Hippo Manchester
August 4, 2005


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Sky High (PG)
By Amy Diaz

Nerds and artsy types must save the school from popular people gone amuck in Sky High.

Early on, Will Stronghold (Michael Angarano), a smart decent kid, poses the question: if life were suddenly going to start being fair, what are the chances that would happen in high school? He says this his first day on the cartoon-looking campus of Sky High School filled with primary-color-wearing, superpower-having kids. Though his situation puts him at about age 14, Stronghold’s kid-trying-not-to-be-clobbered demeanor would be familiar to anyone who watches Timmy Turner fend off bullies on Fairly OddParents. Which is to say that kids under 12 will like it, as will the grown-ups they’re with. It’s the kids who are actually in high school now who probably won’t be lining up to meet The Commander (Kurt Russell) and Jetstream (Kelly Preston).

This dashing superhero couple lives a mild-mannered life as real estate salesmen when they aren’t pulling on the tights and heading off to fight evil. But their most pressing concerns have to do with neither a real estate bubble nor giant evil robots but their teenage son Will. Ready to enter high school, Will is enrolled at Sky High, a school for superheroes and the children of superheroes. The kids with the most showy powers — strength, flexibility, freezing — are labeled heroes and rule the school’s academics and social scene. The students with odder powers, like the girl who can turn herself into a guinea pig, end up as sidekicks, or rather, superhero support. Will’s parents Steve and Josie Stronghold are certain their boy will grow up with powers as great as their own. But in typical Hello, God, It’s Me, Margaret-style, our hero Will has not yet blossomed into maturity. Afraid to tell his parents that he has no powers, Will actually finds a comfortable group of friends in the other sidekicks until a fight with the son of one of his dad’s nemeses brings out the true Stronghold in him. Once it appears that Will might have some of the Commander in him after all, he is forced to choose between his friends in the sidekicks and the members of the hero class, including the very attractive Gwen (Mary Elizabeth Winstead) who seems to become very interested in Will very fast.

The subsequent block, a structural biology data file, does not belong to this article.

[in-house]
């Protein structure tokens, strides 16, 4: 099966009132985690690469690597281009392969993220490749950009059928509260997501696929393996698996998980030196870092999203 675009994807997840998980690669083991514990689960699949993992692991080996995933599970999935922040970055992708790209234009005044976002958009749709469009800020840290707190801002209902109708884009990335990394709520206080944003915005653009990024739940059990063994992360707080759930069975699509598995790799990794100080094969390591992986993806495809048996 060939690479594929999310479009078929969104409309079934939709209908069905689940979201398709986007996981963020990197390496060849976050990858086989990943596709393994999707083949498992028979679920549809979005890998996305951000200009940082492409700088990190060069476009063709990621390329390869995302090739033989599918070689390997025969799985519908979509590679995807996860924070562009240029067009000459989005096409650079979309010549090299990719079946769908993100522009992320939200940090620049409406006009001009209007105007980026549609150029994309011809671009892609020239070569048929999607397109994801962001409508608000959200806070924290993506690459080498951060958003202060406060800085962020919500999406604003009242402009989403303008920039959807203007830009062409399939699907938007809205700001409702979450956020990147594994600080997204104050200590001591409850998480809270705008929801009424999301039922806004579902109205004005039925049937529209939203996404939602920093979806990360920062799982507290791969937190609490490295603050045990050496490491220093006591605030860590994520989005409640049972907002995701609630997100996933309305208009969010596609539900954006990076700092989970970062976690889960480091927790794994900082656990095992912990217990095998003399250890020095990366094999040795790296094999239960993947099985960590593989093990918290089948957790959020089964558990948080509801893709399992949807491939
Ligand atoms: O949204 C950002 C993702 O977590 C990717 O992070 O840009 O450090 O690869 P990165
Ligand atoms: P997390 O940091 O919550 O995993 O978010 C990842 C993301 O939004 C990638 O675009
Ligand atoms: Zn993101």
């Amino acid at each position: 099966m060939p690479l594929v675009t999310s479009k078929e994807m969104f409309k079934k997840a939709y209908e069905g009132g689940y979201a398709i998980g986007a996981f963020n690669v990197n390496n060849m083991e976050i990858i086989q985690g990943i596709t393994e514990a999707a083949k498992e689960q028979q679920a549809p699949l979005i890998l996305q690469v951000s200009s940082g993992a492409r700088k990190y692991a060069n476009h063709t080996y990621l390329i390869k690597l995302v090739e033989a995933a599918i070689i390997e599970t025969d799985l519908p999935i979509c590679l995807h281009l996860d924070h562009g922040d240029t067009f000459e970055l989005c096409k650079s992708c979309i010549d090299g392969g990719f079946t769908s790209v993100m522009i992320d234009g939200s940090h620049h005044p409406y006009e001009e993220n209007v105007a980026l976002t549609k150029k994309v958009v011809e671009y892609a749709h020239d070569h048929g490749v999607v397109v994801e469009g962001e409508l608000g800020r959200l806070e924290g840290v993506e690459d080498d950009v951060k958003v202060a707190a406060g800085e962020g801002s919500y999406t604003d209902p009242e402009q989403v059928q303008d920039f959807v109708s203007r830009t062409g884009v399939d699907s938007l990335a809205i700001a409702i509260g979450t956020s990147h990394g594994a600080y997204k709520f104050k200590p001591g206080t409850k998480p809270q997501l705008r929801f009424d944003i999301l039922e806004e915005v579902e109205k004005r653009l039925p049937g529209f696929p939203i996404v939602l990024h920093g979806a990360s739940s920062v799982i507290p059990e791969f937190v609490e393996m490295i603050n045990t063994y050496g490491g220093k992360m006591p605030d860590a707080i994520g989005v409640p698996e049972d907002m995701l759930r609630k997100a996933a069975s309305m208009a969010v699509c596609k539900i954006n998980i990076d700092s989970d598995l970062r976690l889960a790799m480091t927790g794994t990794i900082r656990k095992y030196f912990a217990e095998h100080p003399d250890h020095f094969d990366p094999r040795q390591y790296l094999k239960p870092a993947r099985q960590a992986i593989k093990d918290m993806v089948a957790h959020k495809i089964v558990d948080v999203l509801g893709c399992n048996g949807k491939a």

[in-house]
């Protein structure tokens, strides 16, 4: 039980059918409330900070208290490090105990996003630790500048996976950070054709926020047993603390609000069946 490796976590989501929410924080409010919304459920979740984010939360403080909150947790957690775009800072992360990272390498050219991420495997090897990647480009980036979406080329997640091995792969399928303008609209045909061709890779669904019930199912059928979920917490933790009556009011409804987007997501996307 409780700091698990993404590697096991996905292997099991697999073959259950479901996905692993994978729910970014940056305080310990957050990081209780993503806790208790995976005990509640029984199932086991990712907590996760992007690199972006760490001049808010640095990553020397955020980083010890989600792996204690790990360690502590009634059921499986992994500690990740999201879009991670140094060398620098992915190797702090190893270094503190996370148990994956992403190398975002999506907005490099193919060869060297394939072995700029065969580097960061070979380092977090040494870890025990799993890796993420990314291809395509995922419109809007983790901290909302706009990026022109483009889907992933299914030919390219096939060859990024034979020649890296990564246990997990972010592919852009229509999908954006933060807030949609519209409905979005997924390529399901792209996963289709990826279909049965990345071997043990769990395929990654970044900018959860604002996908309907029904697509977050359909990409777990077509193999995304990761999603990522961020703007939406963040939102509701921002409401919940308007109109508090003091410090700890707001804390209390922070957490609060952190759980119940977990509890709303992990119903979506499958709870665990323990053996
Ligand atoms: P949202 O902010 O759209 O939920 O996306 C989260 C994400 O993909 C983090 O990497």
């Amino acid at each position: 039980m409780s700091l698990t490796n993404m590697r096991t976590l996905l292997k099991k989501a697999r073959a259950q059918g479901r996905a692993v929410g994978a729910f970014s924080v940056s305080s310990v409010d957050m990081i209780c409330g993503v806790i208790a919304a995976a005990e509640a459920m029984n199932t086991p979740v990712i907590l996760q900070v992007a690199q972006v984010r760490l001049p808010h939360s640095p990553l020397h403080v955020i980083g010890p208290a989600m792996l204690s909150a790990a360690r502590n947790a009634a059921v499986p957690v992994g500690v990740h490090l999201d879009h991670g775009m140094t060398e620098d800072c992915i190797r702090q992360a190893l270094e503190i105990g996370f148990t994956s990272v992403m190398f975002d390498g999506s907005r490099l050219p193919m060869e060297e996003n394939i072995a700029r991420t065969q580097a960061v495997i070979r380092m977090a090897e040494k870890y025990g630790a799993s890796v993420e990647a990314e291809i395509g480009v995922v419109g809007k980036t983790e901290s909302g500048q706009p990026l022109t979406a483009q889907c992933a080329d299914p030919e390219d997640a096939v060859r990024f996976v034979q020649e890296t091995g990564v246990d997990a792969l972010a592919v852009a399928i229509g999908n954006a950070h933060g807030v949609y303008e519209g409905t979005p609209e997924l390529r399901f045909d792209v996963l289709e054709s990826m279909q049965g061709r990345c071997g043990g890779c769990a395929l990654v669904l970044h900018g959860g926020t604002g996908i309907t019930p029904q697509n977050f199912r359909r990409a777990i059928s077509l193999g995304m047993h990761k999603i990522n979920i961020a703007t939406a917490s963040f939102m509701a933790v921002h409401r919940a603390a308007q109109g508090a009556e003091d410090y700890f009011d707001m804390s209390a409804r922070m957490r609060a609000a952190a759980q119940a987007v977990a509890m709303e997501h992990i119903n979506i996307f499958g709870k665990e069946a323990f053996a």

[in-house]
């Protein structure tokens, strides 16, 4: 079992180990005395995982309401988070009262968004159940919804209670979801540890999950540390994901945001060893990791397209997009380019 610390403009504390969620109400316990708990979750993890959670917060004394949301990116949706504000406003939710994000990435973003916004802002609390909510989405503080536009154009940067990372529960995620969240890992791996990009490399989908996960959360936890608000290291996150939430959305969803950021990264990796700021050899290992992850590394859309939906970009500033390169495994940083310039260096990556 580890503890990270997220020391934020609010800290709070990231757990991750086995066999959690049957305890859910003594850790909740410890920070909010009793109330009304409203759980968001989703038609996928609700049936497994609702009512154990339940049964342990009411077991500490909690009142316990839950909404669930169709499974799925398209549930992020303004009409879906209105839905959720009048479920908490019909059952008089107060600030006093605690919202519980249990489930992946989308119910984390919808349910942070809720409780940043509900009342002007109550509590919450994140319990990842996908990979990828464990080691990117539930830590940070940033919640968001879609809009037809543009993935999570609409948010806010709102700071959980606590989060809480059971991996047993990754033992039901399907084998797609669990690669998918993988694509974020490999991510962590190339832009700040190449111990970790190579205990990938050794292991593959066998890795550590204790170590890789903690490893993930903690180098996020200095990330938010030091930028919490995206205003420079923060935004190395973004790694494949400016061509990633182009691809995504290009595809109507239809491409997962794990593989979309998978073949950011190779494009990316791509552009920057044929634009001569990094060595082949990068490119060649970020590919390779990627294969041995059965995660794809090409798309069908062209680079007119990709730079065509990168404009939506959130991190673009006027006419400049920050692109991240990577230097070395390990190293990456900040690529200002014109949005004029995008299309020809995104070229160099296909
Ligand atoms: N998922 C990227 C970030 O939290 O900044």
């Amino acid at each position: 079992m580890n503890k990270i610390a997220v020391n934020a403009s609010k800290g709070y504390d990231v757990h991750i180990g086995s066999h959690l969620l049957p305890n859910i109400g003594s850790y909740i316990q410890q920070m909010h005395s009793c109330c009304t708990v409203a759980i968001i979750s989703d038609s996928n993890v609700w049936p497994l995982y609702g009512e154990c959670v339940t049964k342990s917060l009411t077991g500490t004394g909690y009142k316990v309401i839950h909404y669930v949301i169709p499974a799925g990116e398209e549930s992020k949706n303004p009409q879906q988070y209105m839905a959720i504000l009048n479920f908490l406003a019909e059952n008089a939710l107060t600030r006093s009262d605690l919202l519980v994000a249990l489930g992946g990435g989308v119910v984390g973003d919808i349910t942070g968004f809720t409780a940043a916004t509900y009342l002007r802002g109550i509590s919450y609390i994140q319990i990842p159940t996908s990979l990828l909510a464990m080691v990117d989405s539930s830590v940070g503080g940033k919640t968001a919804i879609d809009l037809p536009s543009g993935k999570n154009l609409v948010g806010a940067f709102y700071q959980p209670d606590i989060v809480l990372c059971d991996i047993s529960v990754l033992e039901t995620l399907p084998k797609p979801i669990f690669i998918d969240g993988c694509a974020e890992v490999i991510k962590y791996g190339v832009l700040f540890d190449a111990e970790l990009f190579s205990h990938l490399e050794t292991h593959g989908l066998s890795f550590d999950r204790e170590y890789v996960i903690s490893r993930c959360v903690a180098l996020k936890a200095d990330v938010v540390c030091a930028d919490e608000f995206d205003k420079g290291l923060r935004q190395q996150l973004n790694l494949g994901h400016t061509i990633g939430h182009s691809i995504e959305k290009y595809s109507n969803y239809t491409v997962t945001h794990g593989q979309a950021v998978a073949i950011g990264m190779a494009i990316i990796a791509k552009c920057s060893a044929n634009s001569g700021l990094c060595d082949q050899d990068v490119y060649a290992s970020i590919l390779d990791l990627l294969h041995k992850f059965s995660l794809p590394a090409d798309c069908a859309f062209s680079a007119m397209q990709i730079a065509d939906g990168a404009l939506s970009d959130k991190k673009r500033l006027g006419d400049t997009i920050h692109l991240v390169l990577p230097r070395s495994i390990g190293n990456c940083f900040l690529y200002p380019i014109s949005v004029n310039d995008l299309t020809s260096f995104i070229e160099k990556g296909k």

Add, on top of the social pressures of this souped-up high school environment, the appearance of a villain who seems hellbent on destroying the teenage superheroes and a few of their famous parents.

From the covers of 1980s pop (Caleigh Peters does “Just What I Needed,” Vitamin C does “Voices Carry”) to the inclusion of supporting actors such as Linda Carter (as the principal) and Bruce Campbell (as a slightly cruel gym coach), Sky High  seems to consciously be playing to the adults just as much as it does the younger kids. More, even, as concepts such as the social Darwinism of high school are almost incomprehensible to those who haven’t been to high school yet.

For those who have and spent more time with the four-eyes than the athletes, cheerleaders and class presidents, Will and his friends seem like improved versions of the people you wish you and your friends had been. Geeky, sure, but these kids (an environmentalist who can make plants grow instantly, a math nerd who can turn himself into a puddle, a purple-haired girl who can become a guinea pig) are proud of their abilities and proud of Will when he finally tells his dad that he’s a sidekick and might always be one. It’s scenes like this, scenes where the basic issues of teendom are explored through the superhero metaphor, that give a movie a sharper edge, one you aren’t expecting when you come in and are pleasantly surprised to find.

A fun enough movie for kids, Sky High  is surprisingly smart, sharp and satisfying for adults.